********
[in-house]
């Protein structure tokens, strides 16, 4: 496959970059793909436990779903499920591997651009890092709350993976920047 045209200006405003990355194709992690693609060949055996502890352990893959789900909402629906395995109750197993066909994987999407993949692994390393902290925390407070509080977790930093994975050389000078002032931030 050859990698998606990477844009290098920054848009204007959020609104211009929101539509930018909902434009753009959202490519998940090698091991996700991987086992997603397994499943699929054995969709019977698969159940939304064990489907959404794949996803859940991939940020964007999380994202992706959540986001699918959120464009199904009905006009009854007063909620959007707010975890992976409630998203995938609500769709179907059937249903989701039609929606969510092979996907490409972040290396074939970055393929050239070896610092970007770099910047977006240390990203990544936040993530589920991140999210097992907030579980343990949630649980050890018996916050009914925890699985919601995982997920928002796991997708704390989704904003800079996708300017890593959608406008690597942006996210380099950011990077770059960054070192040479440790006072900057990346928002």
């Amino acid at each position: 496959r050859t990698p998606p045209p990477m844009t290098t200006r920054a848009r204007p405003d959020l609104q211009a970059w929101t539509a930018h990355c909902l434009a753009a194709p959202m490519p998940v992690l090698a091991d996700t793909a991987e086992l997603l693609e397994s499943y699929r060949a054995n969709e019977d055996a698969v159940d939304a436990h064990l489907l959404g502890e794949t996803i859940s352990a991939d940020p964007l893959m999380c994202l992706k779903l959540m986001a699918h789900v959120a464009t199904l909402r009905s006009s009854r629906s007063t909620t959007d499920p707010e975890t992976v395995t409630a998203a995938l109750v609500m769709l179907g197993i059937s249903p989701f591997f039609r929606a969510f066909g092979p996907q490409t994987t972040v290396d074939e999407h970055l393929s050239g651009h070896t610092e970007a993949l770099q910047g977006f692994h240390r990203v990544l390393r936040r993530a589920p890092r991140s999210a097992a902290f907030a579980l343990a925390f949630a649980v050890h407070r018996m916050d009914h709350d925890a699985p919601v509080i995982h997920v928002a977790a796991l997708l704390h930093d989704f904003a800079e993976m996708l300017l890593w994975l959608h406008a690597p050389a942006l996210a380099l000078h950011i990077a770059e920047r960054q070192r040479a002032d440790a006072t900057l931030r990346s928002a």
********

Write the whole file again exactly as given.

[in-house]
């Protein structure tokens, strides 16, 4: 496959970059793909436990779903499920591997651009890092709350993976920047 045209200006405003990355194709992690693609060949055996502890352990893959789900909402629906395995109750197993066909994987999407993949692994390393902290925390407070509080977790930093994975050389000078002032931030 050859990698998606990477844009290098920054848009204007959020609104211009929101539509930018909902434009753009959202490519998940090698091991996700991987086992997603397994499943699929054995969709019977698969159940939304064990489907959404794949996803859940991939940020964007999380994202992706959540986001699918959120464009199904009905006009009854007063909620959007707010975890992976409630998203995938609500769709179907059937249903989701039609929606969510092979996907490409972040290396074939970055393929050239070896610092970007770099910047977006240390990203990544936040993530589920991140999210097992907030579980343990949630649980050890018996916050009914925890699985919601995982997920928002796991997708704390989704904003800079996708300017890593959608406008690597942006996210380099950011990077770059960054070192040479440790006072900057990346928002």
């Amino acid at each position: 496959r050859t990698p998606p045209p990477m844009t290098t200006r920054a848009r204007p405003d959020l609104q211009a970059w929101t539509a930018h990355c909902l434009a753009a194709p959202m490519p998940v992690l090698a091991d996700t793909a991987e086992l997603l693609e397994s499943y699929r060949a054995n969709e019977d055996a698969v159940d939304a436990h064990l489907l959404g502890e794949t996803i859940s352990a991939d940020p964007l893959m999380c994202l992706k779903l959540m986001a699918h789900v959120a464009t199904l909402r009905s006009s009854r629906s007063t909620t959007d499920p707010e975890t992976v395995t409630a998203a995938l109750v609500m769709l179907g197993i059937s249903p989701f591997f039609r929606a969510f066909g092979p996907q490409t994987t972040v290396d074939e999407h970055l393929s050239g651009h070896t610092e970007a993949l770099q910047g977006f692994h240390r990203v990544l390393r936040r993530a589920p890092r991140s999210a097992a902290f907030a579980l343990a925390f949630a649980v050890h407070r018996m916050d009914h709350d925890a699985p919601v509080i995982h997920v928002a977790a796991l997708l704390h930093d989704f904003a800079e993976m996708l300017l890593w994975l959608h406008a690597p050389a942006l996210a380099l000078h950011i990077a770059e920047r960054q070192r040479a002032d440790a006072t900057l931030r990346s928002a």